Across much of the world, it’s the holiday season and for many people the biggest holiday of them all is Christmas. Some celebrate Christmas as the season of joy and peace. For others, it’s the season of love. For most it’s the celebration of the birth of Jesus.
A huge part of the modern celebration of Christmas is Santa Claus, Christmas trees, and holiday music. In some stores Christmas music started around Halloween! Of course, the holiday season represents the bulk of sales for many retail stores, sometimes accounting for as much as 70% of their gross revenue! A successful holiday season is a matter of economic survival for many businesses.
All of this leads to another Christmas tradition – gift giving. The television show The Big Bang Theory had an excellent holiday episode on the exchange of gifts. Sheldon feels pressure because Penny got him a Christmas present and here is some of their interaction:
- Sheldon: You bought me a present?
- Penny: Yes.
- Sheldon: Why would you do such a thing?
- Penny: I don’t know, because it’s Christmas.
- Sheldon: No Penny, I know you’re thinking you’re being generous but the foundation of gift giving is reciprocity. You haven’t given me a gift, you’ve given me an obligation.
- Penny: Honey, it’s okay, you don’t have to give me anything in return.
- Sheldon: Of course I do. The essence of the custom is that I now have to go out and purchase for you a gift of commensurate value and representing the same perceived level of friendship as the gift you’ve given me. Gosh, no wonder suicide rates skyrocket this time of year.
The skit nails the rule of reciprocity. A powerful principle of influence, reciprocity alerts us to this reality – we feel obligated to give back to those who’ve given to us. We are taught this rule in early childhood. Someone did something kind for you and mom or dad said, “What do you say?” You responded, “Thank you.” And the conditioning began! Sheldon wasn’t responding to Penny out of the goodness of his heart but rather a lifetime of conditioning when he felt the need to match Penny’s gift.
We also see reciprocity at work powerfully in another of the Christmas traditions – exchanging holiday cards. Have you ever received a card in the mail from someone not on your list? How did you feel? If you’re like most people you probably responded in one of two ways:
- Got a card in the mail to the other person pronto, or
- Added the person to your mailing list for next year.
Why Do You Respond?
Why do you respond this way so often? Because it would be socially awkward next time you saw the other person if you didn’t reciprocate and they noticed.
In fact, we’re so conditioned by reciprocity that we often respond when we don’t really want to. Here are some examples:
- You’re at the mall and someone from a kiosk shoves something in your face and begins asking you questions. You respond, “No thanks,” even though you’re not thankful they accosted you.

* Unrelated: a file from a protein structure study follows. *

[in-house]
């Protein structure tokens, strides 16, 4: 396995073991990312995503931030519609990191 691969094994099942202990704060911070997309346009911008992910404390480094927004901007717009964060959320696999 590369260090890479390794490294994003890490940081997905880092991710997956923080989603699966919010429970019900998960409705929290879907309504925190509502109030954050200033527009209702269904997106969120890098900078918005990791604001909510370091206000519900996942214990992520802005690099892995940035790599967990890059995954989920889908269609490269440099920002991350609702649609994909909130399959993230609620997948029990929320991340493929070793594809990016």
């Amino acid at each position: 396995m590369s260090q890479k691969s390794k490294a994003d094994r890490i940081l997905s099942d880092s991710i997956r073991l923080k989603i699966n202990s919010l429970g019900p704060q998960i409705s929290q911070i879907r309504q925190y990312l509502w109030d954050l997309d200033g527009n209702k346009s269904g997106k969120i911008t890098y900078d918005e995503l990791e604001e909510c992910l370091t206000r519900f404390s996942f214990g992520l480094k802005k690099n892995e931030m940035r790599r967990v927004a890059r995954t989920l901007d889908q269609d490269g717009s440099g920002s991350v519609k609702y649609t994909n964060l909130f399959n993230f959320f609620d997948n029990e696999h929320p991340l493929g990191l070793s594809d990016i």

- You get mailing labels in the mailbox and you respond to these “gifts” by sending the charitable organization a small donation.
- You’re out with friends, have had enough to drink and are ready to go home, but you stick around to buy a round because you don’t want to be seen as having drinks but not paying for a round.
Some Uplifting News
But there’s good news in all this. Sheldon wasn’t 100% accurate. He said suicide rates skyrocket during the holidays but that’s not true. According the NYU Lagone Medical Center, “The media often links suicides during this time of year to the ‘holiday blues.’ However, various studies have shown no relationship between depression and suicide, and the holiday season. In fact, researchers found that depression rates and suicides actually drop during the winter months and peak in the spring.”
While it may be the season to reciprocate, don’t buy gifts and send cards this time of year under penalty of death. But beware, you might feel awkward around some people for a time if you break the rule of reciprocity.
Brian Ahearn is the Chief Influence Officer at Influence PEOPLE. An author, TEDx speaker, international trainer, coach, and consultant, Brian helps clients apply influence in everyday situations to boost results.
As one of only a dozen Cialdini Method Certified Trainers (CMCT) in the world, Brian was personally trained by Robert Cialdini, Ph.D., the most cited living social psychologist on the science of ethical influence.
Brian’s first book, Influence PEOPLE, was named one of the 100 Best Influence Books of All Time by Book Authority. His follow-up, Persuasive Selling for Relationship Driven Insurance Agents, was an Amazon new release bestseller. His latest book, The Influencer: Secrets to Success and Happiness, is a business parable designed to teach you how to apply influence concepts at home and the office.
Brian’s LinkedIn courses on persuasive selling and coaching have been viewed by more than 500,000 people around the world!